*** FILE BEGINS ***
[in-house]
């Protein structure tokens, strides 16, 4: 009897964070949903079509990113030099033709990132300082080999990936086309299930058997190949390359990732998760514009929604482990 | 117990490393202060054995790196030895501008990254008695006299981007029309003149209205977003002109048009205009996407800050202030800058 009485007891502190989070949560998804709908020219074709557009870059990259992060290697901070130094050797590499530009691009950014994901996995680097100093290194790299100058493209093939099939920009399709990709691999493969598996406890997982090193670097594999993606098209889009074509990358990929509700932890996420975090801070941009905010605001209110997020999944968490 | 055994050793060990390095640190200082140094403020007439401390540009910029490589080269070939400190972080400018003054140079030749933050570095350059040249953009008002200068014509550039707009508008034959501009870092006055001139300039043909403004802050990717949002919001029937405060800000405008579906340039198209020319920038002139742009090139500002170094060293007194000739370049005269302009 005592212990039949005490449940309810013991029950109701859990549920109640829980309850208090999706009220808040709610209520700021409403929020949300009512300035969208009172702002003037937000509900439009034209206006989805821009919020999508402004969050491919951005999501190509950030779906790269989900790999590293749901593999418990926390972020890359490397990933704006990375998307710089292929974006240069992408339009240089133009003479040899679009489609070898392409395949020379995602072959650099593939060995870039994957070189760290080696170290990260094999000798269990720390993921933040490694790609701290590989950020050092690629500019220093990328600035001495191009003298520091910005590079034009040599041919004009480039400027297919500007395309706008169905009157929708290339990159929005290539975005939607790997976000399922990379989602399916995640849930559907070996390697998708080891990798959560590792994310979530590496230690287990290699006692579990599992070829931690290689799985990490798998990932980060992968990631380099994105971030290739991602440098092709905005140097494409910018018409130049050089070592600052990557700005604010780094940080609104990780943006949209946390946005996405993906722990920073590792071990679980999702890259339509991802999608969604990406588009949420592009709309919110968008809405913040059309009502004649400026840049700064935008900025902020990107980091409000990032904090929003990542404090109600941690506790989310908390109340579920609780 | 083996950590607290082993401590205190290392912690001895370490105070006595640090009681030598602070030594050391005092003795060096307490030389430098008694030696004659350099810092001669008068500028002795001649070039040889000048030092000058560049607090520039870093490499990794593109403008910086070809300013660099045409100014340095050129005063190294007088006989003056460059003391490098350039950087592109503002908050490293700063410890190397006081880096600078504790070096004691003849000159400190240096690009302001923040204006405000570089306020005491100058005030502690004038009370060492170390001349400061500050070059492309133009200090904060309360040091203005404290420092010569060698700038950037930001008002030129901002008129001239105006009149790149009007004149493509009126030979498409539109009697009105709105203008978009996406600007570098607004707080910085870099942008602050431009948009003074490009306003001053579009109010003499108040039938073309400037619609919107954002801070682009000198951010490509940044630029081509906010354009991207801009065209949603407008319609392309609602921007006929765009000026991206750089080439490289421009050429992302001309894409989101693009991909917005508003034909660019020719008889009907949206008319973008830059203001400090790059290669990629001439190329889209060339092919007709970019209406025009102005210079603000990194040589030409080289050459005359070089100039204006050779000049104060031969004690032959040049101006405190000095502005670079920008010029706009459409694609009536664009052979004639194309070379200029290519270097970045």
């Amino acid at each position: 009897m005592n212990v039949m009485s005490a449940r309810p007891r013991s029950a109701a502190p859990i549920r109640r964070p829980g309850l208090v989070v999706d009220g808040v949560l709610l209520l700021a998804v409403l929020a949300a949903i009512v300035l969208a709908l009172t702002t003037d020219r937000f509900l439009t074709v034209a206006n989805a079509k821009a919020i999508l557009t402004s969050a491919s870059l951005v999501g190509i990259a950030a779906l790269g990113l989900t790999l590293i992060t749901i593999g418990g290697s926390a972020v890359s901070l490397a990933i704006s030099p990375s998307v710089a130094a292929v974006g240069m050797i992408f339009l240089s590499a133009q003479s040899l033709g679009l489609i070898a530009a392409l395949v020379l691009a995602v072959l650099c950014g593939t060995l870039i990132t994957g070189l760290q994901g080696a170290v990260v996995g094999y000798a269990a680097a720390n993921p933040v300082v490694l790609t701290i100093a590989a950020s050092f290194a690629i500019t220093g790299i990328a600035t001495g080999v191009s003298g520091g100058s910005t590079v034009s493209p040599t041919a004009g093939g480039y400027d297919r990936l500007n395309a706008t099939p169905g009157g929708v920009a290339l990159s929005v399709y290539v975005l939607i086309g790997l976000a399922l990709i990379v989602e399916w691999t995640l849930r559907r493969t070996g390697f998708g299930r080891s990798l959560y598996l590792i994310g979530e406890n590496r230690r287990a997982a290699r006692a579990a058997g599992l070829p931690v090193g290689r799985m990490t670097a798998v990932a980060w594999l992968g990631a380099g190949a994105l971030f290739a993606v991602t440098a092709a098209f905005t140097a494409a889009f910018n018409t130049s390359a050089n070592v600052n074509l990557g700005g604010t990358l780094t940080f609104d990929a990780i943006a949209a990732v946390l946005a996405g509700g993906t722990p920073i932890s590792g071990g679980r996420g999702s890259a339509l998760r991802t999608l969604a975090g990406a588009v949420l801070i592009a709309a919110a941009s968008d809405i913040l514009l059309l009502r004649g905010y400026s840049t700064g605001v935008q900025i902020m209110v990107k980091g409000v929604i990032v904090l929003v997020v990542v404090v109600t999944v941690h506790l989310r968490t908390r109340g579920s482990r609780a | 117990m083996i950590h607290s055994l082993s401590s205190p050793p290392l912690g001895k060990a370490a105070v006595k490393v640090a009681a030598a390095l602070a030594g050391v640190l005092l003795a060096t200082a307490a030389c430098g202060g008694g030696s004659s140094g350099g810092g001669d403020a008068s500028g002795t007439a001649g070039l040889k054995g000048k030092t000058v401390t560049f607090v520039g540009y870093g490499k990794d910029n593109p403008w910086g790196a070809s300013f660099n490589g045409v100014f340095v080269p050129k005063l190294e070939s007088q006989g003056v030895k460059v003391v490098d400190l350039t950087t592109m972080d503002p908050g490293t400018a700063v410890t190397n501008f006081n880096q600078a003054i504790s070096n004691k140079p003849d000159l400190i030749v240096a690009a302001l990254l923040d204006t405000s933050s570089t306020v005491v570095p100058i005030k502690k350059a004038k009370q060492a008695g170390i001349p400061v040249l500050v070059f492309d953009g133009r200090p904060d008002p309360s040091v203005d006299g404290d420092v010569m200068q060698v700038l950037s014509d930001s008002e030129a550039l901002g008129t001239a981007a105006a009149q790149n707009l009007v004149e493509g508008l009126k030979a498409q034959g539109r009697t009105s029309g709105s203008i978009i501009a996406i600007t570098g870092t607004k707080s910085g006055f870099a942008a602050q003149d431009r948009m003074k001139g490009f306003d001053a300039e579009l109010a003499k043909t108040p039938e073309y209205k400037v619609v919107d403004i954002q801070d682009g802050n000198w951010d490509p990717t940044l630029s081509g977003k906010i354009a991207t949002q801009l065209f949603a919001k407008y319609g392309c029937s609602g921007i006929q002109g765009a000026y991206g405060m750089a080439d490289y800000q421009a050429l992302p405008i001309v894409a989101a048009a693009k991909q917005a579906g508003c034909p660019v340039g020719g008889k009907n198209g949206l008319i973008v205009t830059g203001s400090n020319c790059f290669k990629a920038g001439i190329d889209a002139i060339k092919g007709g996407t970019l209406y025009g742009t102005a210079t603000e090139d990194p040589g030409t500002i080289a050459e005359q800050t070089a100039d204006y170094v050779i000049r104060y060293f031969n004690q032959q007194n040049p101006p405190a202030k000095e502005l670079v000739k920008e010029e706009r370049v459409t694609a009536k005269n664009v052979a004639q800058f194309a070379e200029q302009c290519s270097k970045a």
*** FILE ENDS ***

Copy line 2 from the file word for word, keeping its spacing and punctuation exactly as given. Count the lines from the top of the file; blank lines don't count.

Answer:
């Protein structure tokens, strides 16, 4: 009897964070949903079509990113030099033709990132300082080999990936086309299930058997190949390359990732998760514009929604482990 | 117990490393202060054995790196030895501008990254008695006299981007029309003149209205977003002109048009205009996407800050202030800058 009485007891502190989070949560998804709908020219074709557009870059990259992060290697901070130094050797590499530009691009950014994901996995680097100093290194790299100058493209093939099939920009399709990709691999493969598996406890997982090193670097594999993606098209889009074509990358990929509700932890996420975090801070941009905010605001209110997020999944968490 | 055994050793060990390095640190200082140094403020007439401390540009910029490589080269070939400190972080400018003054140079030749933050570095350059040249953009008002200068014509550039707009508008034959501009870092006055001139300039043909403004802050990717949002919001029937405060800000405008579906340039198209020319920038002139742009090139500002170094060293007194000739370049005269302009 005592212990039949005490449940309810013991029950109701859990549920109640829980309850208090999706009220808040709610209520700021409403929020949300009512300035969208009172702002003037937000509900439009034209206006989805821009919020999508402004969050491919951005999501190509950030779906790269989900790999590293749901593999418990926390972020890359490397990933704006990375998307710089292929974006240069992408339009240089133009003479040899679009489609070898392409395949020379995602072959650099593939060995870039994957070189760290080696170290990260094999000798269990720390993921933040490694790609701290590989950020050092690629500019220093990328600035001495191009003298520091910005590079034009040599041919004009480039400027297919500007395309706008169905009157929708290339990159929005290539975005939607790997976000399922990379989602399916995640849930559907070996390697998708080891990798959560590792994310979530590496230690287990290699006692579990599992070829931690290689799985990490798998990932980060992968990631380099994105971030290739991602440098092709905005140097494409910018018409130049050089070592600052990557700005604010780094940080609104990780943006949209946390946005996405993906722990920073590792071990679980999702890259339509991802999608969604990406588009949420592009709309919110968008809405913040059309009502004649400026840049700064935008900025902020990107980091409000990032904090929003990542404090109600941690506790989310908390109340579920609780 | 083996950590607290082993401590205190290392912690001895370490105070006595640090009681030598602070030594050391005092003795060096307490030389430098008694030696004659350099810092001669008068500028002795001649070039040889000048030092000058560049607090520039870093490499990794593109403008910086070809300013660099045409100014340095050129005063190294007088006989003056460059003391490098350039950087592109503002908050490293700063410890190397006081880096600078504790070096004691003849000159400190240096690009302001923040204006405000570089306020005491100058005030502690004038009370060492170390001349400061500050070059492309133009200090904060309360040091203005404290420092010569060698700038950037930001008002030129901002008129001239105006009149790149009007004149493509009126030979498409539109009697009105709105203008978009996406600007570098607004707080910085870099942008602050431009948009003074490009306003001053579009109010003499108040039938073309400037619609919107954002801070682009000198951010490509940044630029081509906010354009991207801009065209949603407008319609392309609602921007006929765009000026991206750089080439490289421009050429992302001309894409989101693009991909917005508003034909660019020719008889009907949206008319973008830059203001400090790059290669990629001439190329889209060339092919007709970019209406025009102005210079603000990194040589030409080289050459005359070089100039204006050779000049104060031969004690032959040049101006405190000095502005670079920008010029706009459409694609009536664009052979004639194309070379200029290519270097970045």